Cell division: A specialized microfluidics device first isolates a single cell (left). Chemicals digest the cell membrane, releasing the chromosomes (middle) and individual chromosomes are captured (right) in a chamber, where they are amplified and analyzed.
Haplotyping also makes it possible to determine a person’s human leukocyte antigen (HLA) type, from immune genes that must be closely matched between donor and recipient in cases of bone marrow or organ transplant. “It’s one of the most polymorphic [variable] parts of human genome,” says Quake. Current methods to determine HLA type generate a list of variations but give no information about which of them lie on which chromosome. “If you don’t keep track of this, you may not able to get a perfect match,” says Quake. “We showed you can measure [the haplotype] and get information that in principle can be used for better matching for bone marrow transplants.”
The technology might also be used to sequence fetal genomes from DNA collected from the mother’s blood, in order to detect genetic abnormalities. (The DNA in the fetal blood is a mix of the mother’s and the child’s, making it particularly difficult to generate a whole genome sequence.)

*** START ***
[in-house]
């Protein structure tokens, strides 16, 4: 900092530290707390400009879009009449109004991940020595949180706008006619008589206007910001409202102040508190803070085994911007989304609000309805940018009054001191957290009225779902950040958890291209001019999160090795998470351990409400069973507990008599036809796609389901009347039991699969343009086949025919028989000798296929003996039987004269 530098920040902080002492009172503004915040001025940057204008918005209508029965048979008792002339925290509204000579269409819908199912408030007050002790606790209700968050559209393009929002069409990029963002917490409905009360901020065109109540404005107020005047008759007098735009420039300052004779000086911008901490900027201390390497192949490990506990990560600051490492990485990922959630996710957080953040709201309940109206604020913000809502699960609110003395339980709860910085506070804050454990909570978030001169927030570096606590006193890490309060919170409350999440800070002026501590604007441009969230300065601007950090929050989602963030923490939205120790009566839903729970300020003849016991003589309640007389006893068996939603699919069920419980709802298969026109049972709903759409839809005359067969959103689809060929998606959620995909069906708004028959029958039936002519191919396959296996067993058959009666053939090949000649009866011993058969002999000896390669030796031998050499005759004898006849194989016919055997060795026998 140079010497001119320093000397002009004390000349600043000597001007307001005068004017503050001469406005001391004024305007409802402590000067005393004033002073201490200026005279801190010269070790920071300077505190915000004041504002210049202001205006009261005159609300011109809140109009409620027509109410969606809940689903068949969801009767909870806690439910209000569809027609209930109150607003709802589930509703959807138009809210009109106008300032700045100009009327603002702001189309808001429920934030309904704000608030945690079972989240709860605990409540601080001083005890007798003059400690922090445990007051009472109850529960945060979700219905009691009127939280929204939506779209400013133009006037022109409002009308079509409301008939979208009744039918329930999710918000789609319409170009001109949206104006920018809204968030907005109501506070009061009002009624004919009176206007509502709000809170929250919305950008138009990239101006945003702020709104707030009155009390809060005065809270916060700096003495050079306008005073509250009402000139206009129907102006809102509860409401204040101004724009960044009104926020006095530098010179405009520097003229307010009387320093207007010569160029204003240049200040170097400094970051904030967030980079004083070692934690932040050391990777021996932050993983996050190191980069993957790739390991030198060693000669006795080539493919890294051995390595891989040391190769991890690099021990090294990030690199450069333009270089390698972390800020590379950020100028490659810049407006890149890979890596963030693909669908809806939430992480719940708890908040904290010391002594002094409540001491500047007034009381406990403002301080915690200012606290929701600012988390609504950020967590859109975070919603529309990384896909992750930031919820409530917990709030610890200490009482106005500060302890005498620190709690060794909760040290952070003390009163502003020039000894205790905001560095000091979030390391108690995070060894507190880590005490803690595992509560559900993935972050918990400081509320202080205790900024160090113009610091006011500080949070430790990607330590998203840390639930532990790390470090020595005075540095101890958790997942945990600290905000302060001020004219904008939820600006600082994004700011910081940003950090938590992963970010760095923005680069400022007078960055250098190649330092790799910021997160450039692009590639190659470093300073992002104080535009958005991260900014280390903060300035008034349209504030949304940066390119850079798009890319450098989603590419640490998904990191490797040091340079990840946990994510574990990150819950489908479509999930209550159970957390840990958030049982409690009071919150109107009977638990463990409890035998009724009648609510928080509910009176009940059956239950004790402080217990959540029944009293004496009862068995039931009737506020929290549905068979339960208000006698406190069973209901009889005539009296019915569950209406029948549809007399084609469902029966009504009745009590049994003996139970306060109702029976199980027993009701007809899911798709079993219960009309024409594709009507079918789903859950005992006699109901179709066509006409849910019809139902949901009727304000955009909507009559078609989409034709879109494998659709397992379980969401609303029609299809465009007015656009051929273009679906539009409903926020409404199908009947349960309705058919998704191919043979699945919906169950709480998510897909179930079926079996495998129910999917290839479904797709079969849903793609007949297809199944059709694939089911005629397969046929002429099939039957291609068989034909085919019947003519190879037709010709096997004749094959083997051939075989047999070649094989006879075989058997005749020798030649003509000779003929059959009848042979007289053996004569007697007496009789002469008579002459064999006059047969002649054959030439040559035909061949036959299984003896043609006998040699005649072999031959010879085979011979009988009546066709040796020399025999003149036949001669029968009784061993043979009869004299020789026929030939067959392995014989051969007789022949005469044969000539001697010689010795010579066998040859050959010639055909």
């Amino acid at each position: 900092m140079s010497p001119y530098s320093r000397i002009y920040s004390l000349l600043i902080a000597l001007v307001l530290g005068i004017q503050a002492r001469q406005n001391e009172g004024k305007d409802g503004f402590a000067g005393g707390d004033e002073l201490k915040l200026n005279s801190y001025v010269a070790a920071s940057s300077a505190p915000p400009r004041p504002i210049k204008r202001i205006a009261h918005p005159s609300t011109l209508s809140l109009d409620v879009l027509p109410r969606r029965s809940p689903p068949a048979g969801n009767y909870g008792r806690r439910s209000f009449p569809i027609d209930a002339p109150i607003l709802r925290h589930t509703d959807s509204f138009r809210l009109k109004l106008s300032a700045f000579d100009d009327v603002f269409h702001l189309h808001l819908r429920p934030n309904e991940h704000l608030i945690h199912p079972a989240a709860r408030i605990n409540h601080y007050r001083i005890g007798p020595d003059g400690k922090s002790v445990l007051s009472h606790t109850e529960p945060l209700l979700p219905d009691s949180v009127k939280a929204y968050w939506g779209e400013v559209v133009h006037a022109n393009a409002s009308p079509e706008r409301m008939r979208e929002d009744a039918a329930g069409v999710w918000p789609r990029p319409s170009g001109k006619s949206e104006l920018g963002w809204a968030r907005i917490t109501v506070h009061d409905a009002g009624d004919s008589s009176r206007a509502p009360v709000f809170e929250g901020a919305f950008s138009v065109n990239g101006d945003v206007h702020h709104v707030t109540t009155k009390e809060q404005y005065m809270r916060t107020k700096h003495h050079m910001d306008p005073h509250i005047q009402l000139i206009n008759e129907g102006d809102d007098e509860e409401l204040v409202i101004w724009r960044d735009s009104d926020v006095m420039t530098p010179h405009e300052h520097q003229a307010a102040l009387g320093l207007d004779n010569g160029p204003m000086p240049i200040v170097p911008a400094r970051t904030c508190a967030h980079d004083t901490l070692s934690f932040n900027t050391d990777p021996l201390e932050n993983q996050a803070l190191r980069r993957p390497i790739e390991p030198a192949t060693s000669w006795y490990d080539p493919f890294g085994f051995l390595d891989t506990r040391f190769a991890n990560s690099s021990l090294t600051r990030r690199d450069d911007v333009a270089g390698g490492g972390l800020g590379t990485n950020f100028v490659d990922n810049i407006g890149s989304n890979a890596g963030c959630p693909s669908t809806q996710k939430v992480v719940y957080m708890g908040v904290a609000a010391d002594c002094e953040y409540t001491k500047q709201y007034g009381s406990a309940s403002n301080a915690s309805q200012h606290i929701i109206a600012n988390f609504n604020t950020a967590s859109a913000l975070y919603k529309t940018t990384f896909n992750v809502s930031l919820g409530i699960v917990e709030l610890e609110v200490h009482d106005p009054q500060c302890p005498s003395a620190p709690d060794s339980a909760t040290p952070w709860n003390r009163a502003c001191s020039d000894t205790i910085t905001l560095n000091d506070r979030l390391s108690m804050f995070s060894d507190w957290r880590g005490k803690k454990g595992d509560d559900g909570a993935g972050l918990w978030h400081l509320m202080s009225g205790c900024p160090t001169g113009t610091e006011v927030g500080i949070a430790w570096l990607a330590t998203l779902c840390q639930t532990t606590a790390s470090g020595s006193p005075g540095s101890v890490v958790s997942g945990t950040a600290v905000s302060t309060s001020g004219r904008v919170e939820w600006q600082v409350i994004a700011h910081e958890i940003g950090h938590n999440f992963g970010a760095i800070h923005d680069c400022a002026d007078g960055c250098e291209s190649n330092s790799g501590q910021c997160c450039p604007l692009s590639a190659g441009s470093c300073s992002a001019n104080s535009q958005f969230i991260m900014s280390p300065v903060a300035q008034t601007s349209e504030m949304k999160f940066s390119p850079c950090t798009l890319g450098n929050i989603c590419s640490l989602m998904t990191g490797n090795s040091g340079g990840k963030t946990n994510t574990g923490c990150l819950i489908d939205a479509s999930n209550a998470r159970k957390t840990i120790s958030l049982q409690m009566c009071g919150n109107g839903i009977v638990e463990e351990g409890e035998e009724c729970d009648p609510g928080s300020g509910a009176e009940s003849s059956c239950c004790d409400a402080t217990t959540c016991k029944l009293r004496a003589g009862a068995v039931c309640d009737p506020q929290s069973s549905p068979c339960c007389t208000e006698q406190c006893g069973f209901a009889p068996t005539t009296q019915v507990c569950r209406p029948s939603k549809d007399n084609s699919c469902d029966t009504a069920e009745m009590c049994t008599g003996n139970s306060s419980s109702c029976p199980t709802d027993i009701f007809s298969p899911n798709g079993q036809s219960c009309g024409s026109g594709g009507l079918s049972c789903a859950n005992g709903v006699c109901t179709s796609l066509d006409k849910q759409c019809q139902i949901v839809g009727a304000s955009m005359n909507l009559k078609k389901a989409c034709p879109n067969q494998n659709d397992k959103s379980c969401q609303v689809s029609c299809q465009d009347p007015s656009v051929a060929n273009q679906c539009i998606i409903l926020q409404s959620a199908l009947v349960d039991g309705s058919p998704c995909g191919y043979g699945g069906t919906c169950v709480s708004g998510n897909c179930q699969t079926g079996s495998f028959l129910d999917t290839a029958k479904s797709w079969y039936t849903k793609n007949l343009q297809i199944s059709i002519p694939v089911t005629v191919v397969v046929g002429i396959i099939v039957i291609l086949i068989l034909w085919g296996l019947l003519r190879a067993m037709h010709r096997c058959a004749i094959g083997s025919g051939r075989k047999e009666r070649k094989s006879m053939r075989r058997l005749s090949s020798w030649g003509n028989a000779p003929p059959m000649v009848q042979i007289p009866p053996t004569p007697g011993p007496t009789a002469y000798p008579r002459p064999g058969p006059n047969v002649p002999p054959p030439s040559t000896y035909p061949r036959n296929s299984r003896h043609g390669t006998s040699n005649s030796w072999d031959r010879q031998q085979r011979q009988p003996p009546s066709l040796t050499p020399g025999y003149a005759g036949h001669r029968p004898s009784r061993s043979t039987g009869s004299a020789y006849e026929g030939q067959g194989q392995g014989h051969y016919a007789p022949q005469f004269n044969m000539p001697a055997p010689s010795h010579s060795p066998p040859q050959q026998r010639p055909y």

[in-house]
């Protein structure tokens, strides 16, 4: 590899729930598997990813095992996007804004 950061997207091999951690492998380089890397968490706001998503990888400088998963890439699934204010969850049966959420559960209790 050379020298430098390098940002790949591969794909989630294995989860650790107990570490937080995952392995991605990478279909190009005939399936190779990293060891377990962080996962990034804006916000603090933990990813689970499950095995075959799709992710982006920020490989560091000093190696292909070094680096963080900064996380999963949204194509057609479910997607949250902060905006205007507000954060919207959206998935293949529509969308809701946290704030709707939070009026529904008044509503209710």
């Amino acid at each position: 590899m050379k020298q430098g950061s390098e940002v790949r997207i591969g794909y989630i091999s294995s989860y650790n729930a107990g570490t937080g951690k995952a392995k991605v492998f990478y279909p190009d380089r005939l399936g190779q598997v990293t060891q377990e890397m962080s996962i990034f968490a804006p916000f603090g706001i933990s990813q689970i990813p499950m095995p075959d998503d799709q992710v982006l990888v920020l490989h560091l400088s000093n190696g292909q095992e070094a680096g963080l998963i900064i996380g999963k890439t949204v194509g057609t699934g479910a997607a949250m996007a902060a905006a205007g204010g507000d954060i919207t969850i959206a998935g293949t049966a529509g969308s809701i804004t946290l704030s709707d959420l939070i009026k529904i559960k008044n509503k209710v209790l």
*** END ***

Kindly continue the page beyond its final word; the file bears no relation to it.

Beyond medicine, researchers say, haplotype information will aid research in population genetics, such as estimating the size and timing of human expansions and migrations. “You can capture diversity to higher resolution if you have individual chromosomes,” says Nicholas Schork, a geneticist at the Scripps Research Institute who was not involved in either project and wrote a commentary on the research for Nature Biotechnology. “You lose a lot of information if you look at things at a genotype level versus a haplotype level.”
Researchers have been able to statistically infer haplotype for European populations, thanks to the fact that Europeans went through a genetic bottleneck thousands of years ago. (Haplotypes very gradually grow shorter, as the chromosome pairs break and reassemble with each generation. Europeans have long haplotypes that haven’t yet broken down, making them easier to analyze.) But statistical techniques have not worked for African populations, meaning that genetic information for this group is much sparser. For this reason, most of the genome-wide association studies done to date have focused on European populations.
Both approaches add to the cost of genome sequencing, so it’s not clear how quickly they will catch on, Schork says. “Shendure’s approach is one people could likely implement in labs now,” he says. Quake’s approach generates much more complete data—a haplotype that is the length of an entire chromosome—but it is technically more challenging, requiring specialized chips to analyze the single cells. “Single cell sequencing and the ability to separate chromosomes in a dish is complicated,” says Schork. “Unless someone builds an affordable assay, it won’t be used routinely.” Quake says that the chips that his lab and close collaborators use are currently being built at an academic foundry at Stanford. He says, “Perhaps there will be a commercial solution at some point.”